Text: Isaiah 62:1-5
Date: Epiphany II + 1/17/16
You all know the recent triumphs of the demonstrably very small homosexual lobby especially pressuring the Supreme Court of The United States of America to presume to change the definition of marriage to the great confusion and consternation of many, especially the faithfully Biblical and orthodox Holy Christian Church. I say they presume to change the definition because it is not within the power of any human government to change a fundamental part of the creation of God. God created marriage. And we discover today that He created it for more than just establishing and promulgating human society. He created it because marriage is of the very nature and essence of God’s relationship with His holy, redeemed people. Remember how Saint Paul, as he was talking about marriage, said, “‘Therefore a man shall leave his father and mother and hold fast to his wife, and the two shall become one flesh.’” And then he continued, saying, “This mystery is profound, and I am saying that it refers to Christ and the church” (Eph 5:31-32). That always seems like such a strange comment coming out of left field, so to speak, especially if it is read as one of the lessons at a wedding. In the parable of the Ten Virgins (Mt 25) Jesus refers to Himself as the bridegroom. The Church is the Bride of Christ.
It is especially appropriate that our Lord’s first miracle was performed at a wedding. For, as we heard in today’s Old Testament reading, marriage has always been the description, the image and essence of God’s relationship to His people, the Church. Jesus is the revelation of God’s relationship to us.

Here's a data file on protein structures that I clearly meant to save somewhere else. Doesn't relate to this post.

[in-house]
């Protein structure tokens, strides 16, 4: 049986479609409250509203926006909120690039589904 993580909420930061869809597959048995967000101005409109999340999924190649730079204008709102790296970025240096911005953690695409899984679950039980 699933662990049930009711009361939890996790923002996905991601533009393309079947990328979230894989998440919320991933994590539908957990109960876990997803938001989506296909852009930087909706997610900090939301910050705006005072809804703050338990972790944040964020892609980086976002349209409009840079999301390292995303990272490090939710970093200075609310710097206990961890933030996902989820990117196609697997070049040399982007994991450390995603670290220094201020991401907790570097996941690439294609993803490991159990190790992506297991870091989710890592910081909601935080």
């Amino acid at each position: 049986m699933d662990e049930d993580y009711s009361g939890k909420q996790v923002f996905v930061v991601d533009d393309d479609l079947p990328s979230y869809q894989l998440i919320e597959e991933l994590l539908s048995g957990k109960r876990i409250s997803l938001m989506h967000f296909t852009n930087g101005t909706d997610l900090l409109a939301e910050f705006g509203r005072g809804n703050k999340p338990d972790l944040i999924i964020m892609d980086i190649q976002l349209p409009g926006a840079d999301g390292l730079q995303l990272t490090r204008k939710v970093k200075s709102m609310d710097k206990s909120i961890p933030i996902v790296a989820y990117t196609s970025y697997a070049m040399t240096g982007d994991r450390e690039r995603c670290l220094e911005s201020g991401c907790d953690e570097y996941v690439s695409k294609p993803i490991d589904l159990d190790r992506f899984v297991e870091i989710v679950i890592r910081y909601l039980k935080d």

In proclaiming the future of the glory of His redeemed people, The Lord Himself says through the prophet Isaiah, “For Zion’s sake I will not keep silent, and for Jerusalem’s sake I will not be quiet.” The good news of God’s love cannot be kept a secret for long even and especially when all we seem to see around us is desolation and destruction. The Lord says to us His salvation will win in the end and decisively.
“I will not keep silent…until her righteousness goes forth as brightness, and her salvation as a burning torch.” This righteousness is the wisdom and well-being of the Church, people reunited, restored, saved and kept now in the close, grace filled and lively fellowship with God.
This character of the Church is bright and shines as a torch for people to see, “city on a hill” so to speak. “The nations shall see your righteousness, and all the kings your glory.” Of course they could not and cannot yet see or perceive God’s reflected righteousness and glory as the Church seems to be very weak, poor, low on the list as a reliable source of truth, wisdom, morality, strength or even love. But the Lord is here speaking of the ultimate end game of His plan of salvation for the world. The day is coming when the nations and all kings will not only see God’s righteousness and glory but confess it themselves, whether to their salvation or their damnation.